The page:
But where each of these places offers someplace reclusive for the members of its identity, there are also members of the mainstream who filter in with curiosity of the alternative. How many times have we seen/experienced straight people going into gay bars for that "need to walk on the wildside" or devoted carnivores going into a vegetarian restaurant to "be healthy for dinner"? As alienating as that can be, I strangely like the idea of the mainstream experiencing that peak into a subgroup, if for no other reason, for the mainstream to experience what it's like to not quite fit in. As a gay man and a vegetarian, I've had plenty of experiences where I don't fit in as either in our society. And that situation reversal has been and continues to be refreshing.

I fantasize about opening a gay vegetarian restaurant/coffee house. Picture it. A very classy yet earthy place where the food is all sensual and fantastic. The kitchen staff would be more fluent in soy products that any other restaurant that has a token pasta primavera as their token vegetarian item. And quiche! There would always be one on the daily menu! All those wanna be chefs who pride themselves to be Alice Waters devotees would get a chance to show their stuff - buying and cooking with local produce! But mostly, there would be an overwhelming feeling of GLBT and vegetarian acceptance. Oh yeah, almost music. Gotta have an acoustic guitar or a jazz piano in the corner.

That's all I can think of for now.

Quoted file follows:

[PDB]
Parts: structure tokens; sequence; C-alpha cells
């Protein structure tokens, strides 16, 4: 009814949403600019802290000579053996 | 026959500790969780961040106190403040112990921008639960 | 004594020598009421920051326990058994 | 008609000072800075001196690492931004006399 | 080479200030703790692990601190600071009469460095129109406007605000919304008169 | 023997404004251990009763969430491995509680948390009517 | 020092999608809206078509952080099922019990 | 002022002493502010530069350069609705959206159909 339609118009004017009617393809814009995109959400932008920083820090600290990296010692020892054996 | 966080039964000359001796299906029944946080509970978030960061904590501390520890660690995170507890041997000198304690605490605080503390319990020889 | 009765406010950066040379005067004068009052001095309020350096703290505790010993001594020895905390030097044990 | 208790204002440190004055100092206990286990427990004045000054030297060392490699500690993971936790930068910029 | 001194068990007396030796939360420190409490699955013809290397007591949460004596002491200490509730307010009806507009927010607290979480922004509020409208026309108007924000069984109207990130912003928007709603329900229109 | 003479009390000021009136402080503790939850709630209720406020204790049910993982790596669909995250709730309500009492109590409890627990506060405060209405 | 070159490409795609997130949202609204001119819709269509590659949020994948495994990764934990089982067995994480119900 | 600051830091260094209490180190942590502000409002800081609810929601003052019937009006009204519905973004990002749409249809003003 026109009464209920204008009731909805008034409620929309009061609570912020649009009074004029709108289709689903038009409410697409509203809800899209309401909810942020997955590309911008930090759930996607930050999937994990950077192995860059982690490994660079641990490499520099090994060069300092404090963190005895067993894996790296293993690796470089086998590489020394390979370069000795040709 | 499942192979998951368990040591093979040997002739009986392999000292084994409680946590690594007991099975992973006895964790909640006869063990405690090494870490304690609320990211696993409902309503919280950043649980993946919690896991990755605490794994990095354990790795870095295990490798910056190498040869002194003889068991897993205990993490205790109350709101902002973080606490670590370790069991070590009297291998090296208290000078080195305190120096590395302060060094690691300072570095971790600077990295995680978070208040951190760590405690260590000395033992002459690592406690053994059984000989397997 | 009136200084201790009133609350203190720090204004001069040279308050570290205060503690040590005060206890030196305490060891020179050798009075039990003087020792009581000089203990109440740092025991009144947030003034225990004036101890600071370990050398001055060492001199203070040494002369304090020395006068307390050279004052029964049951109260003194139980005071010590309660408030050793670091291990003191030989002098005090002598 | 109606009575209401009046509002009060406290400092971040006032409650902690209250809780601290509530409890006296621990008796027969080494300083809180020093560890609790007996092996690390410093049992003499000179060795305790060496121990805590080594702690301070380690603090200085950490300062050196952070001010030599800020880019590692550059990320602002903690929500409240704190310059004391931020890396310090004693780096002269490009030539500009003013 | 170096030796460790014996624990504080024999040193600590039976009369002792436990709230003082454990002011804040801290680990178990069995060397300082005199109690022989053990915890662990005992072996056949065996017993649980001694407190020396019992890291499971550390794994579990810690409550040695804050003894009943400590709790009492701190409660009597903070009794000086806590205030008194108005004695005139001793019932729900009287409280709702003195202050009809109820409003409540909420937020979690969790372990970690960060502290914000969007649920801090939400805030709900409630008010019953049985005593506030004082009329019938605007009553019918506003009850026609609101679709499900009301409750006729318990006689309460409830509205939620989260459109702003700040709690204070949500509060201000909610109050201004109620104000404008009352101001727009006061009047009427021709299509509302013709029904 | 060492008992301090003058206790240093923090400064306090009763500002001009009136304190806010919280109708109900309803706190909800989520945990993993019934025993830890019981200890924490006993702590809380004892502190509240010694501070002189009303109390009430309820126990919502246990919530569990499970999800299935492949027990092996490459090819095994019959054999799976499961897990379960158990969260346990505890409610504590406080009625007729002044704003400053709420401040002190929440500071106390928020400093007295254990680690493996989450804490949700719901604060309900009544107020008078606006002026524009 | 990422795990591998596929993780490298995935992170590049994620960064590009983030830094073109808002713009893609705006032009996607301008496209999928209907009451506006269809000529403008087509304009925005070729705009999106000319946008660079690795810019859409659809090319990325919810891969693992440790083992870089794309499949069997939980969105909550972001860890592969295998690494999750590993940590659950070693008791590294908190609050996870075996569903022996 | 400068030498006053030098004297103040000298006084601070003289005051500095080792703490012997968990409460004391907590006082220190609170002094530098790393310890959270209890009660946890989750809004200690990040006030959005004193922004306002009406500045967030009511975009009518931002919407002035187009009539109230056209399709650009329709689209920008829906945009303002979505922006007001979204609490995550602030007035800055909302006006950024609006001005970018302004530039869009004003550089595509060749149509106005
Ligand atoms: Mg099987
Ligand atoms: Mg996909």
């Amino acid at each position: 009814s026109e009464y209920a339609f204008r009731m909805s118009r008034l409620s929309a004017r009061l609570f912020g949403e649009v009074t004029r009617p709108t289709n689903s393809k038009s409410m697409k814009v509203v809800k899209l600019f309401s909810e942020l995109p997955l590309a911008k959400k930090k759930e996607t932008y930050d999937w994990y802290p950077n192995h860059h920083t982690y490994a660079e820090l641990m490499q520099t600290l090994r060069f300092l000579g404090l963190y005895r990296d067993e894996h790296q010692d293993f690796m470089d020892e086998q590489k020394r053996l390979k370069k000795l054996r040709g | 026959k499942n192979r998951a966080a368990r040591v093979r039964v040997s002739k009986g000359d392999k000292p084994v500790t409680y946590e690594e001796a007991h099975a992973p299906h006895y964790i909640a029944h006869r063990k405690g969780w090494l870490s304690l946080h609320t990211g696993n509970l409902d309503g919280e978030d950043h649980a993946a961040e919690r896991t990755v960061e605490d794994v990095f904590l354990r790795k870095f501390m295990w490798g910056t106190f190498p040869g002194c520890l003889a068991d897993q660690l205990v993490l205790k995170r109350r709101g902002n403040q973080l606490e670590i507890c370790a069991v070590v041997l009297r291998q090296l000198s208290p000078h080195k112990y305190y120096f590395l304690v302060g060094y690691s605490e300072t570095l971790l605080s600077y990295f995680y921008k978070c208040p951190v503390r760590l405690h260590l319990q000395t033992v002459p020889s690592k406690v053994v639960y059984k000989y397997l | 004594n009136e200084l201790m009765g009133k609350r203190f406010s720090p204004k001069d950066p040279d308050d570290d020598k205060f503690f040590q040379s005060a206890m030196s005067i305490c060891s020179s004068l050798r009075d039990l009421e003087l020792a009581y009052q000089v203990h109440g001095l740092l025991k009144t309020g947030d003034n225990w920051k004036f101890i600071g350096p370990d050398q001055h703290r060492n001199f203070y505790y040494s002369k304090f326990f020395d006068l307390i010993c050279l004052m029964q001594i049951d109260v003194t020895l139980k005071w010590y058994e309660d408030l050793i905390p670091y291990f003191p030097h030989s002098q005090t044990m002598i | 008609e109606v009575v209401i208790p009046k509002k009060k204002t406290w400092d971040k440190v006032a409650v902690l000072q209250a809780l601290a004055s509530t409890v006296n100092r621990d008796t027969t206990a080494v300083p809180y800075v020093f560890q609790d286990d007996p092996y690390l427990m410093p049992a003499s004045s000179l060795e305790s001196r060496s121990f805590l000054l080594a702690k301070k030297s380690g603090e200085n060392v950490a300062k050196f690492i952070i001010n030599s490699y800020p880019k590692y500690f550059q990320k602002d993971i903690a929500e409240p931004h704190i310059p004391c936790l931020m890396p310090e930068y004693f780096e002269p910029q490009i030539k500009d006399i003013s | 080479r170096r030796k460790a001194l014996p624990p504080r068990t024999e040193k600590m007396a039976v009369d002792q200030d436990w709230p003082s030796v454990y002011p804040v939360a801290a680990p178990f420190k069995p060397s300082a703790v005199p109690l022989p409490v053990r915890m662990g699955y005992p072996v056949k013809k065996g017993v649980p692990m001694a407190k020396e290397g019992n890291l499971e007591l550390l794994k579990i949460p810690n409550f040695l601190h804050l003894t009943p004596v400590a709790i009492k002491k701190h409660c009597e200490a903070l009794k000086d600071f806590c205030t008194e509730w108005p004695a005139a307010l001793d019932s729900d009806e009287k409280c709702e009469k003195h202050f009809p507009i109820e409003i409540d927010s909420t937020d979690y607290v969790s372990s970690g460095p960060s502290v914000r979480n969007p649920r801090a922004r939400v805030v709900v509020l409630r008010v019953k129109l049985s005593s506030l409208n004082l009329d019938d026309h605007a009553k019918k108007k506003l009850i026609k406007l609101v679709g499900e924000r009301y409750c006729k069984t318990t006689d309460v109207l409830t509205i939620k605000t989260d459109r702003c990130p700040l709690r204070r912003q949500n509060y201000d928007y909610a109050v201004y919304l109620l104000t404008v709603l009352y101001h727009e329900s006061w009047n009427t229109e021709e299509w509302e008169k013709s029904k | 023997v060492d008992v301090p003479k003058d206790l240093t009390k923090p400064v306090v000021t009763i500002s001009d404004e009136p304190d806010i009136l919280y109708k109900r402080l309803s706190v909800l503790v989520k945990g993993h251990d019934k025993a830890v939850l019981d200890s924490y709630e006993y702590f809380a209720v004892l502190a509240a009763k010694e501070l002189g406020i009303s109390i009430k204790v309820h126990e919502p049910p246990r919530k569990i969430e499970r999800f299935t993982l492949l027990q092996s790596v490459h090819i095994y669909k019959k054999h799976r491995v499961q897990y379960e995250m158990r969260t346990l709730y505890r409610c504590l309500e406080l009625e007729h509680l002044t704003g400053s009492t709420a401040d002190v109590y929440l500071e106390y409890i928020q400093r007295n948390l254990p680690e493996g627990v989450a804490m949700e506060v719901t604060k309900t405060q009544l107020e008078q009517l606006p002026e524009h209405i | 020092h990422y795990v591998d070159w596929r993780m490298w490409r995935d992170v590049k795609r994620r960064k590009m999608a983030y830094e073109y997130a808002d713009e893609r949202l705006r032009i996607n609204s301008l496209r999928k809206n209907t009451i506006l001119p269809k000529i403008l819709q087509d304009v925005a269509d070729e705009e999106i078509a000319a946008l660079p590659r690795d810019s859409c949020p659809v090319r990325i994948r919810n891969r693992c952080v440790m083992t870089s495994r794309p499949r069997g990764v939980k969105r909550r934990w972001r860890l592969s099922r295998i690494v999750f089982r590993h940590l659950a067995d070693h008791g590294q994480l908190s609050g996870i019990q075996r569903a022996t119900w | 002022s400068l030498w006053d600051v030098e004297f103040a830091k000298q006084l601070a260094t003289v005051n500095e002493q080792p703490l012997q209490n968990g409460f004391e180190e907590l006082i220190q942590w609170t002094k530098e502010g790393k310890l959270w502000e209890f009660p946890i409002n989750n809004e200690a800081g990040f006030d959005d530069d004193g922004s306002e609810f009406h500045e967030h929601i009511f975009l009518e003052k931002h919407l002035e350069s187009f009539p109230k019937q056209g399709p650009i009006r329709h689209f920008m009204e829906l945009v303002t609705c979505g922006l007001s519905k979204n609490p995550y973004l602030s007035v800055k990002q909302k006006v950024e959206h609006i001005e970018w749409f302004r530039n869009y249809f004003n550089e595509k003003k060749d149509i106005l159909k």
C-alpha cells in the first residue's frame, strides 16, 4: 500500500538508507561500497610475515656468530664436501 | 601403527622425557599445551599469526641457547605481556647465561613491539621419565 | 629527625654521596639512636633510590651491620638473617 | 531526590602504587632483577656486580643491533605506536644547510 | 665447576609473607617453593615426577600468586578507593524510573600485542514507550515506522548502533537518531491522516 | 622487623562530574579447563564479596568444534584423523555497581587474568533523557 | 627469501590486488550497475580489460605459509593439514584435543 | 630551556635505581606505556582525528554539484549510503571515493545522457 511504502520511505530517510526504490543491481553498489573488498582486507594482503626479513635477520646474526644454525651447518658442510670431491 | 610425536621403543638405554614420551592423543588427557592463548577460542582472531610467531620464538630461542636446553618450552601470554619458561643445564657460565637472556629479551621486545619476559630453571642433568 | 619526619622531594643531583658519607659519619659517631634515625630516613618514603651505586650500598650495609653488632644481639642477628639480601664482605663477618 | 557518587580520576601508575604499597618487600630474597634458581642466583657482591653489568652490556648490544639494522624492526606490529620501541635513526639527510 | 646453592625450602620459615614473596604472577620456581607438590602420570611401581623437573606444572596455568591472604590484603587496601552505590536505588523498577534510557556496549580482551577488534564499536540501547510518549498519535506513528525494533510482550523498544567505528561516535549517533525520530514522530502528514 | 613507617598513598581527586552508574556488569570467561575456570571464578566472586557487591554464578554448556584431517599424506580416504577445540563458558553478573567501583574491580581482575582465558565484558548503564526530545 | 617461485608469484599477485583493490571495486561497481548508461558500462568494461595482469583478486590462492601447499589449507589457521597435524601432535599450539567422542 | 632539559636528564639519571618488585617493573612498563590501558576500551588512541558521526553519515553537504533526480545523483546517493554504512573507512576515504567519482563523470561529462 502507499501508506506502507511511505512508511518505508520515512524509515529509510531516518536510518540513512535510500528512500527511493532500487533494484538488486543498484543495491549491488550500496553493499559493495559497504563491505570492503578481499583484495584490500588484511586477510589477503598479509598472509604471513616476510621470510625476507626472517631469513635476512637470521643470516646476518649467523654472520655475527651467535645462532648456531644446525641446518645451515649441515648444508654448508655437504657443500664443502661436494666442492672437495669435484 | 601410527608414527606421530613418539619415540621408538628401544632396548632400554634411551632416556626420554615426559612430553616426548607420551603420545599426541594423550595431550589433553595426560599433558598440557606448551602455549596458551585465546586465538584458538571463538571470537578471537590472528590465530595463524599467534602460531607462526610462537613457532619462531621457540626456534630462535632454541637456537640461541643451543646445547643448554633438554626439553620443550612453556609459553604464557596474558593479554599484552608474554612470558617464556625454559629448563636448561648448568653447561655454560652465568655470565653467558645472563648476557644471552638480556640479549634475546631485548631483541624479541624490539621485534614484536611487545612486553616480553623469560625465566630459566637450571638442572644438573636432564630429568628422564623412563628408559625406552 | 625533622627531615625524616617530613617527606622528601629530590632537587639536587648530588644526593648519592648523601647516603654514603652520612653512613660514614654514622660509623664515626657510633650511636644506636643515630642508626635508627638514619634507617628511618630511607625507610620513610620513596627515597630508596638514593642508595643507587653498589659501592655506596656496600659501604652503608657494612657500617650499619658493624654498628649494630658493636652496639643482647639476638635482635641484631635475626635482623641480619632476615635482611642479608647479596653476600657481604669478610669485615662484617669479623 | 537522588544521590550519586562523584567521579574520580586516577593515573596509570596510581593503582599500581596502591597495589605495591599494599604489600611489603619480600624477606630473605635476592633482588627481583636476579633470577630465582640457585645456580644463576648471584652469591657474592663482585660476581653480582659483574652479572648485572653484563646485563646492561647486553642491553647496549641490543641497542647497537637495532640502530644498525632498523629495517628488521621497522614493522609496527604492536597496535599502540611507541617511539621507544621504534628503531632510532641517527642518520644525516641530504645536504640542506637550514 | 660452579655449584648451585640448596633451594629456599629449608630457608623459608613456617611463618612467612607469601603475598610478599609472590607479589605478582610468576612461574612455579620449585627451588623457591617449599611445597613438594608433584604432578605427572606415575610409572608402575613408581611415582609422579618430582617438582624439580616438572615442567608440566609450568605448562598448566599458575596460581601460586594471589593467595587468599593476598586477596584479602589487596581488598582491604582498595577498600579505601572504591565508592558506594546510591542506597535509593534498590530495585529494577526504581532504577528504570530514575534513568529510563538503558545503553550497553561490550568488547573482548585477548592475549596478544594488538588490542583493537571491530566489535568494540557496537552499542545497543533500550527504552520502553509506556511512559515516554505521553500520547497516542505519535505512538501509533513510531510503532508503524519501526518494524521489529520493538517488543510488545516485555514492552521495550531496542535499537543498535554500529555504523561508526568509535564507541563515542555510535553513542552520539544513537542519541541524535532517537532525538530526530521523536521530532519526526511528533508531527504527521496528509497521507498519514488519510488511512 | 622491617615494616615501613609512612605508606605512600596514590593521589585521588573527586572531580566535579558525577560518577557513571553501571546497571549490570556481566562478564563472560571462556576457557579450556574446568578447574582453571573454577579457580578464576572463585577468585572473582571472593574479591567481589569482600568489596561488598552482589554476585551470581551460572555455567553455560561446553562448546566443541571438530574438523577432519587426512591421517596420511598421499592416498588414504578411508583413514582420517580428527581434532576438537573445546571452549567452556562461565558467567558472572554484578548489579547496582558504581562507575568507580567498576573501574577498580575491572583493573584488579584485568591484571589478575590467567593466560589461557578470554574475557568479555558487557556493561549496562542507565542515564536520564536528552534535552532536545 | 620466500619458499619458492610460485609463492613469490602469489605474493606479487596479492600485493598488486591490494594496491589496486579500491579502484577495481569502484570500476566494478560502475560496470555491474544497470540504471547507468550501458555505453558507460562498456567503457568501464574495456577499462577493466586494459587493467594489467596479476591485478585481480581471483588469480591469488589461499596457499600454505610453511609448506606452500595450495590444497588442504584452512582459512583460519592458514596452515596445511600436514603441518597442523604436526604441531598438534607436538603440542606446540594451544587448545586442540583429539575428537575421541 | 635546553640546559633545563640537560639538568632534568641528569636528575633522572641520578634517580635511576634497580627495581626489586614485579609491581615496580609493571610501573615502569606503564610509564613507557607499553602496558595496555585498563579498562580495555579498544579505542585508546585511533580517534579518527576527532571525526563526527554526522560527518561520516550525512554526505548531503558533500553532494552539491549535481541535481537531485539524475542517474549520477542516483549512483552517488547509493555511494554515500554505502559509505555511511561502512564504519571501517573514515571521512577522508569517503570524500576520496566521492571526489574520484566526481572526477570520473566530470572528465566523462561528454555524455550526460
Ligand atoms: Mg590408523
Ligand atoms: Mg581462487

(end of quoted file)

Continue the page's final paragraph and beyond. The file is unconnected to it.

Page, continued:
Temples of our Familiar

Am I the only one who has a favorite place where we are transported back to a place and time where you felt a connection to? Or a place where you had an incredible experience that compels you to return to it...almost like a pilgrimage? Or someplace special where your memories foster and your muses revel in inspiration?

If you are like me, who have these temples of our familiar, copy and paste this passage, then start a list below, then share this list with others.

1. Bylery's grocery store.

When I was going to college at UW-RF, my friends and I would go on what we called Target runs. Because there was no department store in River Falls, Hudson, or any accompanying town, we would drive to Woodbury, MN, to the Target store and stock up on household stuff, like shampoo, cleaning supplies, toilet paper at the Target Store just off White Bear Ave. For lunch, we would go to the restaurant at Bylery's grocery store. Since I was from a small town, the idea of a grocery store with its own restaurant was incredible. And I'd never seen an upscale grocery store before. There was a chandelier over the frozen foods section. I never saw sushi until I was in the grocery store. Lee Ann Chin's. An unbelievable deli. Their own Wild Rice Soup! Fresh lobster in the tank at the seafood bar. I could go on an on, because I only heard about their sampler days, where some friends of mine have gone there for lunch and left stuffed! But I remember the coffee the most. The coffee they served in their restaurant is available in the store. And it was incredible.